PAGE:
Both of these workshop include a delicious lunch, and you will go home from both with a collection of mini skeins of merino yarn that you have dyed yourself with foraged Australian native plants to use for weaving, knitting or crochet projects (for you or a Christmas gift, perhaps?), and detailed notes and all the skills you need to go home and start dyeing with plants from your garden and new or vintage yarns and fabrics.

These workshops are small, as I want you all to get lots of time working in your dyepot and give you one on one guidance as you need it. So if you are interested in spending the day dyeing with with me, don't delay booking too long.

Book in to the A Common Place workshop in Lauriston on Saturday 13 February here.
Book in to the Guild of Objects workshop in North Melbourne on Saturday 19 December here.

Sunday, November 1, 2015

New Eco Weaving Kit: Australian Wildflowers

I've made a new Eco Weaving Kit in a new limited edition colourway, and it's now available in my online store. This new colourway, Australian Wildflowers is inspired by the colours of the wildflowers that are now in bloom here in Australia. 

This 14 piece kit includes: 

1 x Handmade 40 x 30 cm (16 x 12") FSC certified sustainable Australian wood weaving frame loom.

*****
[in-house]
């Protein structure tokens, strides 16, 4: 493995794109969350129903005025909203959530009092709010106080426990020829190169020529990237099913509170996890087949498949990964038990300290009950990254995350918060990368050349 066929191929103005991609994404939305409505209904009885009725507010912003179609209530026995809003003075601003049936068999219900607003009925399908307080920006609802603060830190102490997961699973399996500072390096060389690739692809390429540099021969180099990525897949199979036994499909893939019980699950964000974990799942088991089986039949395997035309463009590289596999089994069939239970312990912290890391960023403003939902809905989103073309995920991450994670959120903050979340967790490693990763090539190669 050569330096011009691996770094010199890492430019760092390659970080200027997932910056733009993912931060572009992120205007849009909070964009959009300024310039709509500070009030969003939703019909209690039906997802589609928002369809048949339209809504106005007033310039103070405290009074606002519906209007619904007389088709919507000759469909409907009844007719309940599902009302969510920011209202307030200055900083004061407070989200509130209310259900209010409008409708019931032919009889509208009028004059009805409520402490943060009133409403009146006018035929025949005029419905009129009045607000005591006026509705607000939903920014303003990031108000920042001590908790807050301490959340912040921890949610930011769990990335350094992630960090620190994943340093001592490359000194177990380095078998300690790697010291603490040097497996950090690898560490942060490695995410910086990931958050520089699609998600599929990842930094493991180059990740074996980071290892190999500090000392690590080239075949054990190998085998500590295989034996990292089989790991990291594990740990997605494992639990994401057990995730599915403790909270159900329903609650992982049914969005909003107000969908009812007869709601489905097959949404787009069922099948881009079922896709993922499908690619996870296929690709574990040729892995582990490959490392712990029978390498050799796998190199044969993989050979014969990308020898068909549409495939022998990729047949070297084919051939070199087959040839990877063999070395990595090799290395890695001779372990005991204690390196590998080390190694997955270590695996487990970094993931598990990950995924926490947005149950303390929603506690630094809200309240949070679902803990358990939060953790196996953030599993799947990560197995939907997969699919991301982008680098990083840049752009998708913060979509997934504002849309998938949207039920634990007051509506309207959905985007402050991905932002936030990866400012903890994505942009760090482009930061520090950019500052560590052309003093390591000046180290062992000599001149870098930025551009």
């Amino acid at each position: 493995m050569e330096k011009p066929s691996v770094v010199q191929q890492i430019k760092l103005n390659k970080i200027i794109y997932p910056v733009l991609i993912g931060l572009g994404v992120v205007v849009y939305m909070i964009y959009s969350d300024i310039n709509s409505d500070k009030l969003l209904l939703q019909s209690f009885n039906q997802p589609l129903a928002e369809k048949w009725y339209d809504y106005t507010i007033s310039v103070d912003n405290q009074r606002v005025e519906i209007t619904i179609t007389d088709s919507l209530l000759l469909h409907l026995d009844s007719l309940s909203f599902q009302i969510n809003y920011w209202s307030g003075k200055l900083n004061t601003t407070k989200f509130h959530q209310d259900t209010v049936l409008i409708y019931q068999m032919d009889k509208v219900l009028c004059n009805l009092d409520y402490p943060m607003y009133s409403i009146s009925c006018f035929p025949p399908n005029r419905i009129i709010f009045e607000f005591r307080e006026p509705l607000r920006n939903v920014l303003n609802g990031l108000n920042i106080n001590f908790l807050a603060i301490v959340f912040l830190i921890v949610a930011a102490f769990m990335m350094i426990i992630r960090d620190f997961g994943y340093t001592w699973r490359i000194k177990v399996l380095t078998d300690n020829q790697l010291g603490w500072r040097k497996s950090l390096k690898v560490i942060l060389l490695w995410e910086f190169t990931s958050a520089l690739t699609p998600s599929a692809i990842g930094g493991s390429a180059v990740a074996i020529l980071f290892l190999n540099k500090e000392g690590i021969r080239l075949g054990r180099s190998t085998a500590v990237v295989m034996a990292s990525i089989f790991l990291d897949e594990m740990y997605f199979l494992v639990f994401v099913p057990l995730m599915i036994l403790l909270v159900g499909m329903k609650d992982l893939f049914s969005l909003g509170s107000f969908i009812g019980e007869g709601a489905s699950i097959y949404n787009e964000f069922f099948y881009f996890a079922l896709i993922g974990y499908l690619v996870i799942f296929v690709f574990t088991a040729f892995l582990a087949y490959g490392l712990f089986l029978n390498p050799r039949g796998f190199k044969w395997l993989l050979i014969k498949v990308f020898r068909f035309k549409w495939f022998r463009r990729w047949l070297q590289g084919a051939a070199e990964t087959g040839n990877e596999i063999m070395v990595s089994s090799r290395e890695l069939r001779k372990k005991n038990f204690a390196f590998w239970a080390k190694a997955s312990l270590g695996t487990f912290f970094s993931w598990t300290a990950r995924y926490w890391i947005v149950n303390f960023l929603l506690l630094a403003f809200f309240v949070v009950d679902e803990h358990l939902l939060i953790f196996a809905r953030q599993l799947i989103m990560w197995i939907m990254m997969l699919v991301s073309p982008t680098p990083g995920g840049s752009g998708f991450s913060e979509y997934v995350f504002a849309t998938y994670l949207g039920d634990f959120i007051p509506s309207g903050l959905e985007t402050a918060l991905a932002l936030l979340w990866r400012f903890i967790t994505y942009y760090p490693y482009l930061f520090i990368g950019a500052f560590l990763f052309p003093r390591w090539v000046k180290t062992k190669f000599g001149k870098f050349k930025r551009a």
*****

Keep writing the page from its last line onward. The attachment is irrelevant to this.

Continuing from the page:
1 x Yarn pack of 8 botanical dyed and undyed Australian merino wool yarns and fibres, naturally hand dyed in colour schemes inspired by the Australian natural landscape. 
1 x Handmade Australian wood tapestry needle. 
1 x Beginner's weaving guide (with full colour, step-by-step images, weaving terminology, troubleshooting and tips) by Belinda Evans. 
1 x Handmade cotton tote bag. 
1 x Eucalyptus hardwood rod (PEFC certified sustainable) to hang your tapestry wall hanging. 
1 x Cotton warping thread

The beginner's weaving guide now also focuses on freeform weaving techniques and how to use unspun fibres to create texture; these are the techniques that I use most of the time and there doesn't seem to be a lot of information out there on these techniques. It also includes instructions on more structured, geometric shapes so you can really weave anything you like with this guide.

You can also purchase the yarn separately from the kit in a yarn pack, for those of you who already have a loom. 

Colourful pastel tones are not usually my favourite, but after achieving so many beautiful earthy and neutral colours (all of which I love), I felt that it was time to discover it is possible to create the pastel tones that I rarely see people achieving with botanical dyes. 

I'm excited about these beautiful colours, so I have decided to share which plants have resulted in these colours. It turns out that it isn't simple to get achieve these paler pastel colours, and that the best way to do it is to layer the colours. This is very time consuming and means that there are more places for things to go wrong, but I think the results are totally worth it!

I've already started working on the next batch of colours for a summer colourway! If you want to be the first to find out when these are available, sign up for my mailing list

Monday, August 10, 2015

Botanical dyeing with organic cotton

I've been doing some experimenting with botanical dyeing with organic cotton. I haven't yet achieved a colour that I don't adore. I have a suspicion that nature only knows how to create colours that are easy to love.